It might seem likely that, in this post- Stephen King new electronic age, every writer and would-be literary person (are there any anymore?) would be trying to invent a new publishing notion.
But as far as I can tell, Hendra and Evans are the first guys, the first New York media guys, to say "What's stopping us?"
Possibly because we are sitting at Michael's, surrounded by everyone else in the publishing business, this all feels like an oddly legitimate business conversation.
They are certainly unlike anyone in the consolidated, corporatized book industry -- which may be the point.
Hendra is 58 and Evans is 62. For all practical purposes, they are vaudevillians in the new-media era. I doubt if there are guys like Hendra and Evans anywhere in the media business anymore. There isn't a job description for their type.
Hendra, a small man with a large head, has had, as much as anyone, a central role in influencing the direction of popular culture -- or he is one of the most marginal figures of our time (a pop-culture aristocrat or its most enduring Zelig). You pick.
Evans, a scruffy dandy, is one of the greatest publishing minds of the modern era -- or he is one of the many second-raters Murdoch keeps around because second-raters are more loyal than first-raters. Pick.
They are both serious oddballs -- even among oddballs, they have been notable in their inability or unwillingness to even approximately acculturate.
Could such characters be good for books?
Hendra emerges from a benedictine monastery in England in the early sixties. He is shortly transformed by seeing Dudley Moore, Peter Cook, and Alan Bennett's Beyond the Fringe ("What a mind-blowing experience: I didn't know authority could be attacked like that"). Straightaway, he joins a comedy troupe at Cambridge. Performing in the West End in the first year of Beatlemania, he becomes, rumor has it, Paul McCartney's favorite comedian. In what commences a history of ill-advised leave-takings, he departs for New York while his troupemates, including John Cleese and Graham Chapman, become Monty Python. In New York, he opens for Lenny Bruce at the Café Au Go Go (playing the climactic night when the police cart Lenny off the stage). Soon he's a regular with George Carlin, Richard Pryor, Lily Tomlin on Ed Sullivan and Merv Griffin. But he quits stand-up, and Bernie Brillstein gets him a job as a high-paid television writer, until he gets radicalized and announces he's quitting television in a full-page ad in The Hollywood Reporter. He joins the four-issue-old National Lampoon and soon becomes its editor (he wages a struggle for his brand of provocative, political humor against P. J. O'Rourke's Animal House T&A wit; O'Rourke wins).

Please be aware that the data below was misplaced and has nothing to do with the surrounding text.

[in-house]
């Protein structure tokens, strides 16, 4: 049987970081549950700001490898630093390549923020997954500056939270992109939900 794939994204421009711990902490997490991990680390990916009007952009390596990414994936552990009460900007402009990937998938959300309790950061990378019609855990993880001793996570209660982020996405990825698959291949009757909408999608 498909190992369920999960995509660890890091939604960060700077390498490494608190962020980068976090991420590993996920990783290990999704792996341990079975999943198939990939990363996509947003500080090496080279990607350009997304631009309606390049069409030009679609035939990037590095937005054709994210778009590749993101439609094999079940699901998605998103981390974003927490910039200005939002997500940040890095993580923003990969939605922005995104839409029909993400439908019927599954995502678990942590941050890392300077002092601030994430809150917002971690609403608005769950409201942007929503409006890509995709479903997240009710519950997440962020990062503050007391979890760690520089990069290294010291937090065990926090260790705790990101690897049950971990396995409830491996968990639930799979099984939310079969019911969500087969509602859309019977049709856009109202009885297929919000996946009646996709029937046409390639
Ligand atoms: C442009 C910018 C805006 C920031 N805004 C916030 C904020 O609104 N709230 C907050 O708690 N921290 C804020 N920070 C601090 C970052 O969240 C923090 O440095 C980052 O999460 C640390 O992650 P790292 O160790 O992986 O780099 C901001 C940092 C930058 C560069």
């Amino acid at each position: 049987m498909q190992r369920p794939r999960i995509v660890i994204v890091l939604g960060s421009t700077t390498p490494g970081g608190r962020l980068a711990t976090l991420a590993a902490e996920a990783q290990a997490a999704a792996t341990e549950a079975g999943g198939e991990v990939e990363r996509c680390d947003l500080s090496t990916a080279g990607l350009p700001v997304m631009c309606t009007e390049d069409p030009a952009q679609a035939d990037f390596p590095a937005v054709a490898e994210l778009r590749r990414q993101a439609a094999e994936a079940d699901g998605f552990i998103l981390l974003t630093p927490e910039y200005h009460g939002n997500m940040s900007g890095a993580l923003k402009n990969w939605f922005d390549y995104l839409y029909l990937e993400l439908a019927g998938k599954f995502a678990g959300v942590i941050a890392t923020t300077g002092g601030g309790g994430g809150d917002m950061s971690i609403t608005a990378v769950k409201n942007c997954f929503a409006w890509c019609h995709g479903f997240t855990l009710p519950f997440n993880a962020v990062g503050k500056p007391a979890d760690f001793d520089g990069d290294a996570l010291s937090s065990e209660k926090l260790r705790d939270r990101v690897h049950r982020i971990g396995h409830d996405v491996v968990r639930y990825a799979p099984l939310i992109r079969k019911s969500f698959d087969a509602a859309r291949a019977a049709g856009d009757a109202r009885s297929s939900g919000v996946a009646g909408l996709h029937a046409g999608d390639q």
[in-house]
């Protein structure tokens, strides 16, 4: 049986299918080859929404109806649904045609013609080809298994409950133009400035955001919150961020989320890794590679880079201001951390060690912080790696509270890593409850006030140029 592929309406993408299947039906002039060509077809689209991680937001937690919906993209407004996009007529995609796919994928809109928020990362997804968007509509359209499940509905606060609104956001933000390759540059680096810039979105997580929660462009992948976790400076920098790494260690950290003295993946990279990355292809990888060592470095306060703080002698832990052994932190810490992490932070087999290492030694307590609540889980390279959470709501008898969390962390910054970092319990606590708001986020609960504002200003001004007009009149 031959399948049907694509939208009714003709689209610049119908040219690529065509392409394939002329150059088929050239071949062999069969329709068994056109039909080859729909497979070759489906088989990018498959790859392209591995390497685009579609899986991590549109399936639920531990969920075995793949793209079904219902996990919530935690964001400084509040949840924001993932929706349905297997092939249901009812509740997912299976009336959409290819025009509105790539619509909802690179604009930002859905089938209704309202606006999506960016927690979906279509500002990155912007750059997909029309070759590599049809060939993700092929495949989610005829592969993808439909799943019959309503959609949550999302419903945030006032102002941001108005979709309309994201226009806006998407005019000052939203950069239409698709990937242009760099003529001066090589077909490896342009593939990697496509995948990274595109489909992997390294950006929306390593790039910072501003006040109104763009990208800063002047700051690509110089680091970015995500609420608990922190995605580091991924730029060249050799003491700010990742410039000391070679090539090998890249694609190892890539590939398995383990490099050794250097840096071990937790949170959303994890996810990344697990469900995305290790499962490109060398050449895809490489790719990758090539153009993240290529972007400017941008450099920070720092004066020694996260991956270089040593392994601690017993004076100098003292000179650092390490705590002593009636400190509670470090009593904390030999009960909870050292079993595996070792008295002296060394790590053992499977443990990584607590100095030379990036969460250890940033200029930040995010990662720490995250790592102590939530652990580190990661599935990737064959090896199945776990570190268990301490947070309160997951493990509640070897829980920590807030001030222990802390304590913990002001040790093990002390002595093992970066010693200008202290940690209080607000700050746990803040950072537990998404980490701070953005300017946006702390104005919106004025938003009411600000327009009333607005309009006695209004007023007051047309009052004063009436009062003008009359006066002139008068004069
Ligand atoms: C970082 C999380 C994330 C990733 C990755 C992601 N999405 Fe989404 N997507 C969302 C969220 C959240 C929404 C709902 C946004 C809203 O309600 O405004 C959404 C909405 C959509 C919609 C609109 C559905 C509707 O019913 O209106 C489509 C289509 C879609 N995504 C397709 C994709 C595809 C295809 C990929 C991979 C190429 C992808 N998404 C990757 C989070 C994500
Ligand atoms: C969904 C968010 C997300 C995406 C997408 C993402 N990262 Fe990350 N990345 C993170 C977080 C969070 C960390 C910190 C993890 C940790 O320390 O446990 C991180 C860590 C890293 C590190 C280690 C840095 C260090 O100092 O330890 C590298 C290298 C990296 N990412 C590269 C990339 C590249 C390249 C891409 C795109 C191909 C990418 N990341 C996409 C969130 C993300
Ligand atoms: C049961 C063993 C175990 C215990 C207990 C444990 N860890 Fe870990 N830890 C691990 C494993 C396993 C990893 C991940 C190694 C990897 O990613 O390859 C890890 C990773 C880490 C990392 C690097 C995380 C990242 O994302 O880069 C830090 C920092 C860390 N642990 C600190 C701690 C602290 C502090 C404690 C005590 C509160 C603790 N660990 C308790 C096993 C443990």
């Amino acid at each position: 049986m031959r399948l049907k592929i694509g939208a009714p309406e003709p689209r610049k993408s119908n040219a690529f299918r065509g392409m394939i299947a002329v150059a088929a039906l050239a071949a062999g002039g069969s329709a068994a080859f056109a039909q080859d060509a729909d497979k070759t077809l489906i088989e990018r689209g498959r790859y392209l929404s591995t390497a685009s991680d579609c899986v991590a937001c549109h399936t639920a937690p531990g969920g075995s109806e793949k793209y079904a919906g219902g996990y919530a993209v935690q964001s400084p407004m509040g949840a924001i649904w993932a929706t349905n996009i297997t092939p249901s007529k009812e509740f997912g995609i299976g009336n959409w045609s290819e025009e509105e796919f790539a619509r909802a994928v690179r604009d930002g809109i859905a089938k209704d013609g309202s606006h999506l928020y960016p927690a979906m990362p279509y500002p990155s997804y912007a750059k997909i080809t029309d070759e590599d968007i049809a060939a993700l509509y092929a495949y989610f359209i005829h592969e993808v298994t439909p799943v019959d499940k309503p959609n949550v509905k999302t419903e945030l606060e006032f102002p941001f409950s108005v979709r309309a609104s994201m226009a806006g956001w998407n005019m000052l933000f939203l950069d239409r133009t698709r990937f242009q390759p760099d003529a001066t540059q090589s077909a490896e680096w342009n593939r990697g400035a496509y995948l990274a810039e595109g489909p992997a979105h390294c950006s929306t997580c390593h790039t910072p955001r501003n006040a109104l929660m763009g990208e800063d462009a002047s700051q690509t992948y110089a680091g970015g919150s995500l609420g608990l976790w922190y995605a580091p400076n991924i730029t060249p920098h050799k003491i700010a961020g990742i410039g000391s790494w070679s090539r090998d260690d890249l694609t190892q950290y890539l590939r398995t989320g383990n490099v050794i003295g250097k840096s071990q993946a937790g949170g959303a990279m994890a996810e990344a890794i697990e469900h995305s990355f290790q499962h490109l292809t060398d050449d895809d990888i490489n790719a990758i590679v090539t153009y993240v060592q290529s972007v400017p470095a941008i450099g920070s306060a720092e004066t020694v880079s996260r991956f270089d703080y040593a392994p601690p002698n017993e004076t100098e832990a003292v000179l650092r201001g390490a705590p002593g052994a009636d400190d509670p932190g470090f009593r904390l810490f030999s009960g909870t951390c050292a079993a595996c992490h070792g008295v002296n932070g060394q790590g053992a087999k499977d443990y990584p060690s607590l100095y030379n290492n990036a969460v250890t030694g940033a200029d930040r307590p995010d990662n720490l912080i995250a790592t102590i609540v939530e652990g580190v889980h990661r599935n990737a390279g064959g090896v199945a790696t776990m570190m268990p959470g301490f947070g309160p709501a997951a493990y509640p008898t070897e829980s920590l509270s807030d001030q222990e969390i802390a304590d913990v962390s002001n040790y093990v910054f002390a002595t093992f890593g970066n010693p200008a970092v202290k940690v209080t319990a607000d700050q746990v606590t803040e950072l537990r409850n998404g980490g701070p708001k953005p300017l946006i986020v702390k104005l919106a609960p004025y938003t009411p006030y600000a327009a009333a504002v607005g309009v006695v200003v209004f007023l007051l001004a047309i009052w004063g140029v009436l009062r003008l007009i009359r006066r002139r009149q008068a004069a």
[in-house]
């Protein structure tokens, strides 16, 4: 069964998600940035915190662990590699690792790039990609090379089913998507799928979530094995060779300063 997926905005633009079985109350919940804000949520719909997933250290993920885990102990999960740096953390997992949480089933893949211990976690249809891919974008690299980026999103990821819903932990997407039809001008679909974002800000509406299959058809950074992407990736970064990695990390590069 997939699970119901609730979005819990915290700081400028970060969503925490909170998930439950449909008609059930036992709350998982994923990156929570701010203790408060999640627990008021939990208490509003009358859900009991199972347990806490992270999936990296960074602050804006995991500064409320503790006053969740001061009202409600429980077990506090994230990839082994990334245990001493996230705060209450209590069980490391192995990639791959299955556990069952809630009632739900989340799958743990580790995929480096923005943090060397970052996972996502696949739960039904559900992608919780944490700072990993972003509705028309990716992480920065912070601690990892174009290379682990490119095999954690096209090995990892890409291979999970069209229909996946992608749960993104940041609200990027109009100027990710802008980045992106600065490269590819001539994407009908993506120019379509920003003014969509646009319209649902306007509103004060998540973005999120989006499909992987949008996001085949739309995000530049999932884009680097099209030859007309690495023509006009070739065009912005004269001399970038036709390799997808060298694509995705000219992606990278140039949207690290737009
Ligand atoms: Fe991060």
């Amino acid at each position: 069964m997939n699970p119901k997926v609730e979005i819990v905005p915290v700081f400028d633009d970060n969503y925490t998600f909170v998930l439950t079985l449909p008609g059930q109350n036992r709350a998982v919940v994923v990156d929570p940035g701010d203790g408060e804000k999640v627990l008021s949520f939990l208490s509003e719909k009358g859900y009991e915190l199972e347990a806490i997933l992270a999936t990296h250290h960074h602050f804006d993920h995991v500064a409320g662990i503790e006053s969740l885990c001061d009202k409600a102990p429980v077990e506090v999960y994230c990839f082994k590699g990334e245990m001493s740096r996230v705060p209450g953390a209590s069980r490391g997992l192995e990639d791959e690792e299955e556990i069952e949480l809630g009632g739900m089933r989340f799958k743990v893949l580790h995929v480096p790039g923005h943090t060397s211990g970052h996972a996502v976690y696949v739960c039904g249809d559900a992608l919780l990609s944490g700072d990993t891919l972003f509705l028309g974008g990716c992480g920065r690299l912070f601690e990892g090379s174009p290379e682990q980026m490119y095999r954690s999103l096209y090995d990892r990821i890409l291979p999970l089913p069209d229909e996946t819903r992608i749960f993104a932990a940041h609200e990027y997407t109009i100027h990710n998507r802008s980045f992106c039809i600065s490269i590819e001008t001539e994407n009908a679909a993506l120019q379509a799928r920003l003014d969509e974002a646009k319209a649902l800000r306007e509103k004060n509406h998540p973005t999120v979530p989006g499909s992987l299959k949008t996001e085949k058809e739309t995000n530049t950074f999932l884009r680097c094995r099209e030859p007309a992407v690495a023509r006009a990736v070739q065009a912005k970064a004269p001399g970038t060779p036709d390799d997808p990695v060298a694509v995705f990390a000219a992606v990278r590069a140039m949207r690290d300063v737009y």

Hendra writes and directs National Lampoon's Lemmings at the Village Gate, hiring a weirdly arrogant preppy guy called Chevy Chase and the equally weird and unknown John Belushi. Lemmings becomes Saturday Night Live; Hendra, for this, that, and the other reason, doesn't go with it.